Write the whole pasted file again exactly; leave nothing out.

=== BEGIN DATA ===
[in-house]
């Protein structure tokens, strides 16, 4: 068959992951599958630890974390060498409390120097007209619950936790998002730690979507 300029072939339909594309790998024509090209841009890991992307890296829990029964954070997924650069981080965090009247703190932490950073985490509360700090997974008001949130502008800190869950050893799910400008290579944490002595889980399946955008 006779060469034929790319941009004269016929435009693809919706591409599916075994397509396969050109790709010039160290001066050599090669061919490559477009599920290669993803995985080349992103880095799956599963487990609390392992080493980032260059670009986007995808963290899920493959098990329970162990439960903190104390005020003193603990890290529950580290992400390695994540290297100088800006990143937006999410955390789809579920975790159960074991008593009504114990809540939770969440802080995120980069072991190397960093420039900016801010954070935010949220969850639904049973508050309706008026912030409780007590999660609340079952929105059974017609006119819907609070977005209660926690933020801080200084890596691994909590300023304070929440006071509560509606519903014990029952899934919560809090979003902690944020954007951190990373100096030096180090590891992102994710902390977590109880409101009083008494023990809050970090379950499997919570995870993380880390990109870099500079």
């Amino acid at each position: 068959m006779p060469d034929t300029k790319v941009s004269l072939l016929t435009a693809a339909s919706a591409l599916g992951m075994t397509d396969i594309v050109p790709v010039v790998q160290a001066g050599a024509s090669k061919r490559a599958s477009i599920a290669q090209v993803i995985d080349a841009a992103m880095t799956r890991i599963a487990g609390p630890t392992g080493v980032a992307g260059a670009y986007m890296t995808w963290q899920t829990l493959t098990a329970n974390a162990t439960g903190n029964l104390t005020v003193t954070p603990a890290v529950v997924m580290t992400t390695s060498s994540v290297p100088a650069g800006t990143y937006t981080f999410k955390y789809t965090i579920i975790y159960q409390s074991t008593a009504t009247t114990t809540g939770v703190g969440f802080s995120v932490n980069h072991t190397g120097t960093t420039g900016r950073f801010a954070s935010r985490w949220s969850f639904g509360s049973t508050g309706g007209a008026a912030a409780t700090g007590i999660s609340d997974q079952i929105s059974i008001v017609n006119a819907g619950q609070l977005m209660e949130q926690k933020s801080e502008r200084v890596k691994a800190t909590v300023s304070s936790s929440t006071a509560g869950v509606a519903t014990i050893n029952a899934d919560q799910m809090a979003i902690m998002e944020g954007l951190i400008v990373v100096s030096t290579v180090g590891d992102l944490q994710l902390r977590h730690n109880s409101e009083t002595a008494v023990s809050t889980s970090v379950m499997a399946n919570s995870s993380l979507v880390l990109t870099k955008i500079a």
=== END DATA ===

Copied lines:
[in-house]
């Protein structure tokens, strides 16, 4: 068959992951599958630890974390060498409390120097007209619950936790998002730690979507 300029072939339909594309790998024509090209841009890991992307890296829990029964954070997924650069981080965090009247703190932490950073985490509360700090997974008001949130502008800190869950050893799910400008290579944490002595889980399946955008 006779060469034929790319941009004269016929435009693809919706591409599916075994397509396969050109790709010039160290001066050599090669061919490559477009599920290669993803995985080349992103880095799956599963487990609390392992080493980032260059670009986007995808963290899920493959098990329970162990439960903190104390005020003193603990890290529950580290992400390695994540290297100088800006990143937006999410955390789809579920975790159960074991008593009504114990809540939770969440802080995120980069072991190397960093420039900016801010954070935010949220969850639904049973508050309706008026912030409780007590999660609340079952929105059974017609006119819907609070977005209660926690933020801080200084890596691994909590300023304070929440006071509560509606519903014990029952899934919560809090979003902690944020954007951190990373100096030096180090590891992102994710902390977590109880409101009083008494023990809050970090379950499997919570995870993380880390990109870099500079």
């Amino acid at each position: 068959m006779p060469d034929t300029k790319v941009s004269l072939l016929t435009a693809a339909s919706a591409l599916g992951m075994t397509d396969i594309v050109p790709v010039v790998q160290a001066g050599a024509s090669k061919r490559a599958s477009i599920a290669q090209v993803i995985d080349a841009a992103m880095t799956r890991i599963a487990g609390p630890t392992g080493v980032a992307g260059a670009y986007m890296t995808w963290q899920t829990l493959t098990a329970n974390a162990t439960g903190n029964l104390t005020v003193t954070p603990a890290v529950v997924m580290t992400t390695s060498s994540v290297p100088a650069g800006t990143y937006t981080f999410k955390y789809t965090i579920i975790y159960q409390s074991t008593a009504t009247t114990t809540g939770v703190g969440f802080s995120v932490n980069h072991t190397g120097t960093t420039g900016r950073f801010a954070s935010r985490w949220s969850f639904g509360s049973t508050g309706g007209a008026a912030a409780t700090g007590i999660s609340d997974q079952i929105s059974i008001v017609n006119a819907g619950q609070l977005m209660e949130q926690k933020s801080e502008r200084v890596k691994a800190t909590v300023s304070s936790s929440t006071a509560g869950v509606a519903t014990i050893n029952a899934d919560q799910m809090a979003i902690m998002e944020g954007l951190i400008v990373v100096s030096t290579v180090g590891d992102l944490q994710l902390r977590h730690n109880s409101e009083t002595a008494v023990s809050t889980s970090v379950m499997a399946n919570s995870s993380l979507v880390l990109t870099k955008i500079a």